With a federal election just a year away, Conservatives are warning supporters that the media is "mobilizing" to boot the party from power.
And Tories are increasingly hinting "elites" want to seize control.
On Tuesday, the Tories sent a fundraising email with the subject line "Just disgusting," railing against a recent column from the Toronto Star's Heather Mallick extolling what she sees as the virtues of Liberal Leader Justin Trudeau while heavily criticizing Prime Minister Stephen Harper.
At one point in her piece — headlined "Why voters like Justin Trudeau" — Mallick wrote that Harper has "dead sociopathic eyes."
And that was enough for Fred DeLorey, director of political operations for the Tories, to fire up the troops with an appeal for donations, saying the column was "full of disgusting personal attacks" on the prime minister.
"I won't go into detail, but it included the word 'sociopathic,'" DeLorey wrote in his fundraising pitch. "Not even trying to hide her bias, Mallick ends her column hoping that when it comes to Conservative majority, 'next year it will be over.'"
DeLorey said the column read like a "heartsick teenager's love letter" to Trudeau, who has been the subject of a plethora of Tory attacks since becoming Liberal leader in 2013.
"If you ever had any doubt that the urban media elite are mobilizing against us, this ridiculous piece should end it," he wrote.
DeLorey ended the email by saying Conservatives will have to fight not only Liberals and New Democrats in 2015 but "an uphill battle against all their friends in the Ottawa media."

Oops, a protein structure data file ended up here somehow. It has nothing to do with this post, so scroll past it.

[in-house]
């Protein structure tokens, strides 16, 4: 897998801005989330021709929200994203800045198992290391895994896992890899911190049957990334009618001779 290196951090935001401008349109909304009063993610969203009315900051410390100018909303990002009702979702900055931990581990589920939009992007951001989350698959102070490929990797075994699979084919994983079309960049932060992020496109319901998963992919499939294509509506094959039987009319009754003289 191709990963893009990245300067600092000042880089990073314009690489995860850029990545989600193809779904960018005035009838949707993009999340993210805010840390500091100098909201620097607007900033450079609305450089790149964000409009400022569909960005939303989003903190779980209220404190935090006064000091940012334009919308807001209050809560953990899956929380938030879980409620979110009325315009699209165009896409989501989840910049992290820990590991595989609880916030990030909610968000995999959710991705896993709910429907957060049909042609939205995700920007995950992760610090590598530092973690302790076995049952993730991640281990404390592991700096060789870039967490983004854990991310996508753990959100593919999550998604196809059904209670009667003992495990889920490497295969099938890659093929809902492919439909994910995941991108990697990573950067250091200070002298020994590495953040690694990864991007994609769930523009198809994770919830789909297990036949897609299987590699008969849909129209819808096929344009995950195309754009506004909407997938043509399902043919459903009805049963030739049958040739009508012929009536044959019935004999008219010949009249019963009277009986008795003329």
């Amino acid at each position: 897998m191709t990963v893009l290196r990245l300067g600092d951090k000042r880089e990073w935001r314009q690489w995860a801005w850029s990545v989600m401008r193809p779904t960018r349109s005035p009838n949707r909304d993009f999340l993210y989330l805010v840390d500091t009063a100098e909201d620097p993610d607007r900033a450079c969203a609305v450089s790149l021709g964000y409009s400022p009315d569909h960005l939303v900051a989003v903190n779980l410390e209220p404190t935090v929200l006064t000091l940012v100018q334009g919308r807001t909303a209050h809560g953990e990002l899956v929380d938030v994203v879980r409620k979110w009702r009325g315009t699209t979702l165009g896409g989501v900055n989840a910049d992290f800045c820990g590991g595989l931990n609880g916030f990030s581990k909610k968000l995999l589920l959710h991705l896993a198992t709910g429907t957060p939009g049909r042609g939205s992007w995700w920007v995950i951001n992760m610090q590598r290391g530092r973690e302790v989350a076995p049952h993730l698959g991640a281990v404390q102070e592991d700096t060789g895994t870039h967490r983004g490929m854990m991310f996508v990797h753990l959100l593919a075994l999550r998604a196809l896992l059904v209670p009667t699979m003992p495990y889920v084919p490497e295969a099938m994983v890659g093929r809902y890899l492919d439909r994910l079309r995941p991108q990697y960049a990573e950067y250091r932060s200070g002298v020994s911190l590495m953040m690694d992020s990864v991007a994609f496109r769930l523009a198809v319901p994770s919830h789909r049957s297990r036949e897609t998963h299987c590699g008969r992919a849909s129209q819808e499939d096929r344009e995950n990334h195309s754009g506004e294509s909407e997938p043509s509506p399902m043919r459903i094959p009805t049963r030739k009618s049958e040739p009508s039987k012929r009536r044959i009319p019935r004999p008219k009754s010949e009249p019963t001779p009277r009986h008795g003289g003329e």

But Mallick is actually based in Toronto and told The Vancouver Observer that because she is a columnist, not a reporter, her columns need to show bias.
She also didn't back down from some of the strong language she used in the piece about Harper.
"He lacks a moral conscience when he comes to people he dislikes or distrusts," Mallick told The Observer. "And that's the definition of a sociopath."
The attack on the media comes on the heels of a much-discussed speech by Harper last week just prior to his annual trip to Canada's North.
"You can listen to the liberal elites, and the liberal media pundits and liberal interest groups and you can hear the plan: tell Canadians there's something new and exciting," Harper told supporters in Langley, B.C.
As pointed out by The Canadian Press, Harper's speech was peppered with the word "elite." That is leading some to conclude that painting Trudeau's team as out-of-touch with average Canadians will be a key part of the Tory strategy for 2015.
Harper also took an unexpected shot at The New York Times when he made reference to a study in the newspaper last spring suggesting Canada's middle class is the richest in the world.
"The New York Times — no friend of ours," he said.
Last September, the editorial board of The New York Times accused the Harper government of wanting to "guarantee public ignorance" by muzzling federal scientists.
But DeLorey's missive is not the first time Conservatives have hinted members of the press have it out for them.
Last November, Justice Minister Peter MacKay sent a fundraising email criticizing Trudeau's support for marijuana legalization and accusing the Liberal leader of promoting pot to children.
"We need your financial support so we can fight back against Trudeau and his allies in the media — who are still making excuses for his mistakes," MacKay wrote.
And a fundraising letter sent by party president John Walsh in December also urged supporters to chip in money so that "Liberal attacks and the media" wouldn't prevent the party from achieving its financial goals.
But it appears Tories know what they are doing when it comes to raising money. The Conservative Party has dominated the federal fundraising game for years but Liberal fortunes have vastly improved since Trudeau took over as leader. The Conservative party took in $18 million last year, while the Liberals raised $11.3 million and NDP banked $8.2 million, Maclean's reports.
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